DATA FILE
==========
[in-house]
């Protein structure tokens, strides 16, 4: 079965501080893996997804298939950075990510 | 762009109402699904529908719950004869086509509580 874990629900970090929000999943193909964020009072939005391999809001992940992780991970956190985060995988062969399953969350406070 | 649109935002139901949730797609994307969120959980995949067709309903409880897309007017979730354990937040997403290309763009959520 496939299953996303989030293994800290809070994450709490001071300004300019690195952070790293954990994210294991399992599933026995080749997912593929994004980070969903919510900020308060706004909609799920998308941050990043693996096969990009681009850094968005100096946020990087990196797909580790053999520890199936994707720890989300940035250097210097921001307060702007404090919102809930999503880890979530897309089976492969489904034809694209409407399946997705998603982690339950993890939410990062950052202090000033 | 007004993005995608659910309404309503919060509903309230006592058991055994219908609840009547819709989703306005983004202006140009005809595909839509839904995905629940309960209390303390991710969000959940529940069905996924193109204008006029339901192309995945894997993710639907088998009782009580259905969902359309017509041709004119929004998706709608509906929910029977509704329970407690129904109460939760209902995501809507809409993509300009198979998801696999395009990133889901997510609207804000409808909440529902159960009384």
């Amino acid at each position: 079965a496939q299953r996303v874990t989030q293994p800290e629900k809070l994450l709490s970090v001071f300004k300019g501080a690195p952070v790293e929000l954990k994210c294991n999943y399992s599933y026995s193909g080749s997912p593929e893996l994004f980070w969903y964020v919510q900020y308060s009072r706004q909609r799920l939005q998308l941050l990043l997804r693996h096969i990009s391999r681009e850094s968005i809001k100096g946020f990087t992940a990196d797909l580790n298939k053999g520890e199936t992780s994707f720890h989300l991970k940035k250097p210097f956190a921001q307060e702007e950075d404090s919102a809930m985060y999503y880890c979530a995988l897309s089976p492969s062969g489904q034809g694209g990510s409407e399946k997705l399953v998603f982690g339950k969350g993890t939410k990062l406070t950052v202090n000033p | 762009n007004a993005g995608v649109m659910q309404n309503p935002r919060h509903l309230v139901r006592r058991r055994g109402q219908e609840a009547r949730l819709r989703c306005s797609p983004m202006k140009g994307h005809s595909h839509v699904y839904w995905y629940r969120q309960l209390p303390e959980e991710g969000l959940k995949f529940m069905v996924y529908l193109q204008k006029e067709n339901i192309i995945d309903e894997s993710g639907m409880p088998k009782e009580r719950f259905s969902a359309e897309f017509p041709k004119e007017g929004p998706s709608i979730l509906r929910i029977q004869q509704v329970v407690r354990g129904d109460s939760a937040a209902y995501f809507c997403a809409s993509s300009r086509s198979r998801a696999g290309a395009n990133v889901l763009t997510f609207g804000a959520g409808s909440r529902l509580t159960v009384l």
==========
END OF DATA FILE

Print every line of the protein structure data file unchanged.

[in-house]
């Protein structure tokens, strides 16, 4: 079965501080893996997804298939950075990510 | 762009109402699904529908719950004869086509509580 874990629900970090929000999943193909964020009072939005391999809001992940992780991970956190985060995988062969399953969350406070 | 649109935002139901949730797609994307969120959980995949067709309903409880897309007017979730354990937040997403290309763009959520 496939299953996303989030293994800290809070994450709490001071300004300019690195952070790293954990994210294991399992599933026995080749997912593929994004980070969903919510900020308060706004909609799920998308941050990043693996096969990009681009850094968005100096946020990087990196797909580790053999520890199936994707720890989300940035250097210097921001307060702007404090919102809930999503880890979530897309089976492969489904034809694209409407399946997705998603982690339950993890939410990062950052202090000033 | 007004993005995608659910309404309503919060509903309230006592058991055994219908609840009547819709989703306005983004202006140009005809595909839509839904995905629940309960209390303390991710969000959940529940069905996924193109204008006029339901192309995945894997993710639907088998009782009580259905969902359309017509041709004119929004998706709608509906929910029977509704329970407690129904109460939760209902995501809507809409993509300009198979998801696999395009990133889901997510609207804000409808909440529902159960009384």
């Amino acid at each position: 079965a496939q299953r996303v874990t989030q293994p800290e629900k809070l994450l709490s970090v001071f300004k300019g501080a690195p952070v790293e929000l954990k994210c294991n999943y399992s599933y026995s193909g080749s997912p593929e893996l994004f980070w969903y964020v919510q900020y308060s009072r706004q909609r799920l939005q998308l941050l990043l997804r693996h096969i990009s391999r681009e850094s968005i809001k100096g946020f990087t992940a990196d797909l580790n298939k053999g520890e199936t992780s994707f720890h989300l991970k940035k250097p210097f956190a921001q307060e702007e950075d404090s919102a809930m985060y999503y880890c979530a995988l897309s089976p492969s062969g489904q034809g694209g990510s409407e399946k997705l399953v998603f982690g339950k969350g993890t939410k990062l406070t950052v202090n000033p | 762009n007004a993005g995608v649109m659910q309404n309503p935002r919060h509903l309230v139901r006592r058991r055994g109402q219908e609840a009547r949730l819709r989703c306005s797609p983004m202006k140009g994307h005809s595909h839509v699904y839904w995905y629940r969120q309960l209390p303390e959980e991710g969000l959940k995949f529940m069905v996924y529908l193109q204008k006029e067709n339901i192309i995945d309903e894997s993710g639907m409880p088998k009782e009580r719950f259905s969902a359309e897309f017509p041709k004119e007017g929004p998706s709608i979730l509906r929910i029977q004869q509704v329970v407690r354990g129904d109460s939760a937040a209902y995501f809507c997403a809409s993509s300009r086509s198979r998801a696999g290309a395009n990133v889901l763009t997510f609207g804000a959520g409808s909440r529902l509580t159960v009384l």